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As real-estate sharks hungrily eye the glorious old-school architecture of Kolkata houses, Instagram account @calcuttahouses serves us a reminder of an enduring past that, if destroyed, could lead to heart-breaking loss


Manish Golder has a bad throat, but he chooses to ignore the nagging irritation; because the topic under discussion is Kolkata, his favourite city in the world—and it’s one he cannot stop talking about. “Recently, I met a Scottish conservationist who was involved in restoring old houses in Yangon in Burma [Myanmar]. Interestingly, the architecture of houses there and in Kolkata is very similar [the British had a dominating influence on both the places at the same time]. The man told me how he had to bring in masons from Scotland to Burma to work with lime and mortar, which were popular colonial-era construction materials. It is the same in Kolkata—we don’t have masons anymore who know how to work with lime and mortar or on red oxide floors.”

Six years ago, Golder, who runs a digital production agency, got together with his friends, photographer Siddharth Hajra and graphic designer Sayan Dutta, to capture the beauty of old houses and establishments in Kolkata on their mobile phones: “The three of us have been photographing and roaming the streets of Kolkata over the years, not always with an agenda. It’s a city which should be experienced intimately through long strolls that almost always throw up surprises every now and then.” 

The trio, all passionate Bengalis, are openly contemptuous of the “hideous” new apartments that are changing the city’s skyline. “How can the current architecture of sterile chrome and glass even attempt to match what we had in the past?” rues Dutta, who ardently feels that these homes are the last flagbearers of the cherished para culture of Kolkata, the shared bonhomie of community that could go conspicuously missing in the hundreds of new gated communities and high-rises now changing the cityscape.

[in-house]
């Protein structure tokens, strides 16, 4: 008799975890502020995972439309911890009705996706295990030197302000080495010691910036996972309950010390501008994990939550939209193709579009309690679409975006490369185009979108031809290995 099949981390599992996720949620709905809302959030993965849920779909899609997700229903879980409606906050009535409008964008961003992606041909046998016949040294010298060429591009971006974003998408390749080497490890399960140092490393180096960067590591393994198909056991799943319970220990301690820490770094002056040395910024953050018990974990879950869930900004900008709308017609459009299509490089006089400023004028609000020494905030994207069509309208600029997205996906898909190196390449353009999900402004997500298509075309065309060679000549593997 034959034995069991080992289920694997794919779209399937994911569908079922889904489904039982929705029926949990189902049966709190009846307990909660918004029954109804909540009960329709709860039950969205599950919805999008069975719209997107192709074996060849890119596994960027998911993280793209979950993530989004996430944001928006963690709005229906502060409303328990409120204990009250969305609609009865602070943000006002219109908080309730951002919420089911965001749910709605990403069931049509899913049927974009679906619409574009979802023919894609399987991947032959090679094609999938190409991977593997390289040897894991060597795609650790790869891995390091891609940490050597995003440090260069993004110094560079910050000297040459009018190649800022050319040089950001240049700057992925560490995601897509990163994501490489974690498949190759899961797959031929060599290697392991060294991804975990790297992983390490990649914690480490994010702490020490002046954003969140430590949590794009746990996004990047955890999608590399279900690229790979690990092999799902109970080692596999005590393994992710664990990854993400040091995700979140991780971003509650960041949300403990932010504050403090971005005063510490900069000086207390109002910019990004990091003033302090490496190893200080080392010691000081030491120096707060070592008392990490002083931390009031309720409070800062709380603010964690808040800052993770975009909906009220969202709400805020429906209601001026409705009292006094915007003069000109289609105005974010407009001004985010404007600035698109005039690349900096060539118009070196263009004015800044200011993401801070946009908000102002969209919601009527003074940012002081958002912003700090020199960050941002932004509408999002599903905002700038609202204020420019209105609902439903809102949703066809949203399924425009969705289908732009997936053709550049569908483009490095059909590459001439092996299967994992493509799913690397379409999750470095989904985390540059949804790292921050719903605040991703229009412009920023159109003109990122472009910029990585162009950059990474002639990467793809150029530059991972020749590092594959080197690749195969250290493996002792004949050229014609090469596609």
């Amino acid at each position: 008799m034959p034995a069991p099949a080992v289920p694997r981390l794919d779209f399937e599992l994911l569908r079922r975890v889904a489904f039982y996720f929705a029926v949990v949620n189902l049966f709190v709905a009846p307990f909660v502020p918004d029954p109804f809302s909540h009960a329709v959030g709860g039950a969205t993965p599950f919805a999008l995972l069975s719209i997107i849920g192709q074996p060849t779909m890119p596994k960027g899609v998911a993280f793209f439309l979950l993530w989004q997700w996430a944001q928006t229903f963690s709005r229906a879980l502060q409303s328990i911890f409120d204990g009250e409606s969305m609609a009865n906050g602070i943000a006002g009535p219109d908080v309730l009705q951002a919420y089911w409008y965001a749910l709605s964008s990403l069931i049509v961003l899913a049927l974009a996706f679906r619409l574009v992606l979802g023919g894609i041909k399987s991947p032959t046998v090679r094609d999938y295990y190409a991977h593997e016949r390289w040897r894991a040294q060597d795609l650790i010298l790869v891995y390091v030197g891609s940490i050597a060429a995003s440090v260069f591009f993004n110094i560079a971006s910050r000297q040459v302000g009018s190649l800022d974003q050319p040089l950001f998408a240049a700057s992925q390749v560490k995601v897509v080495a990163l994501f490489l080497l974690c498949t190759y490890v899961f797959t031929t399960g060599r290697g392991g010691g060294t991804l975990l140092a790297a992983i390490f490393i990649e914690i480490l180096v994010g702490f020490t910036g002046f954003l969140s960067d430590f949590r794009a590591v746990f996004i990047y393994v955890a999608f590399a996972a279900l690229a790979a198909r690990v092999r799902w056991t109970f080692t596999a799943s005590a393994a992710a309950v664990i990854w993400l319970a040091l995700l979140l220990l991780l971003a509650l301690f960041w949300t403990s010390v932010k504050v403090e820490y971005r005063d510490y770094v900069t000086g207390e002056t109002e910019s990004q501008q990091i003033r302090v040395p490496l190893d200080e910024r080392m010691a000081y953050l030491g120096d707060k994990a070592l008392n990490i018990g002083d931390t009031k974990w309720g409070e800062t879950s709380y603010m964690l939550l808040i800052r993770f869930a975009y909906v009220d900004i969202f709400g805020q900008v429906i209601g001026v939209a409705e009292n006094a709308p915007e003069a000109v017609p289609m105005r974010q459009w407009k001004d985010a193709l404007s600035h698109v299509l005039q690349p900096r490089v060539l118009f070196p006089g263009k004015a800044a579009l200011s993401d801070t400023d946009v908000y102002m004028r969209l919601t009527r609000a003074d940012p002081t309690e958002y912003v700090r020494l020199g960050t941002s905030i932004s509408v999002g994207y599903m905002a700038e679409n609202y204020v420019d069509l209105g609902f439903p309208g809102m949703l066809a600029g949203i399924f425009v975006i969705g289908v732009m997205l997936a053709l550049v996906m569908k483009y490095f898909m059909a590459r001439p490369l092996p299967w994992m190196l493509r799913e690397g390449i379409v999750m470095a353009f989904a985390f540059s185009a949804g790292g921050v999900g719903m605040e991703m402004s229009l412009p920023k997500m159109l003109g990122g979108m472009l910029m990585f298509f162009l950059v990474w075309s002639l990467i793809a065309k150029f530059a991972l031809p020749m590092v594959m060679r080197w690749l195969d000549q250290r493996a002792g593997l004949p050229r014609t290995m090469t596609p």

Even though the old houses may seem predominantly European in style, Golder informs us that they display multiple architectural influences—Armenian, Jewish, Rajasthani, Chinese and French. The British shipped in ornate railings, stairs, gates, rainwater pipers, canopies and pillars from as far as Glasgow and Birmingham, in an attempt to replicate familiar structures of their homeland in India. Their choices fed the aspirational fervour of the zamindars and merchants, who too started importing these materials from far-off lands and blending it with their own traditional Bengali aesthetics. As one scrolls through images on @calcuttahouses, the fine detailing and character of these homes emerge in sharp focus: intricate fretwork, latticed windows, louvred shades, awnings and curved round balconies. Dutta finds himself increasingly inspired by these structures—he recently rendered a series of balconies and windows in illustrations.

“We prefer to focus more on old homes that appear to be of a certain vintage than on old monuments with certified heritage status,” says Golder. Their Insta account, a pure visual feast, offers very little in the way of any reference to origins or history. “We rarely ever go in and talk to the homeowners. We stand in a discreet spot on the opposite pavement and take a picture.” Though it is easy to believe that these structures don’t stand a chance of survival against the wave of boxy concrete towers waiting to elbow them out, there are stories of hope and optimism too. For example, a man who owns an old bungalow has converted it into an Airbnb residence. Golder agrees that loud debates on conservation/restoration are necessary, but feels dispirited that amid all that noise, no effort is taken by anyone to help elderly homeowners with repairs.

The pictures on @calcuttahouses are simple wide shots of a past that you would want to hug close. Tucked among the many images is one of an old couple enjoying a cup of evening tea seated in a room with mosaic floors, in their 150-year-old house on Harish Mukherjee Road. It was taken a few days before the house was brought down. It is more than an image captured for posterity; it is emblematic of that proverbial thorn in the rose that can leave you bleeding. And in this case, yearning for a vanishing era.


Sayan Dutta

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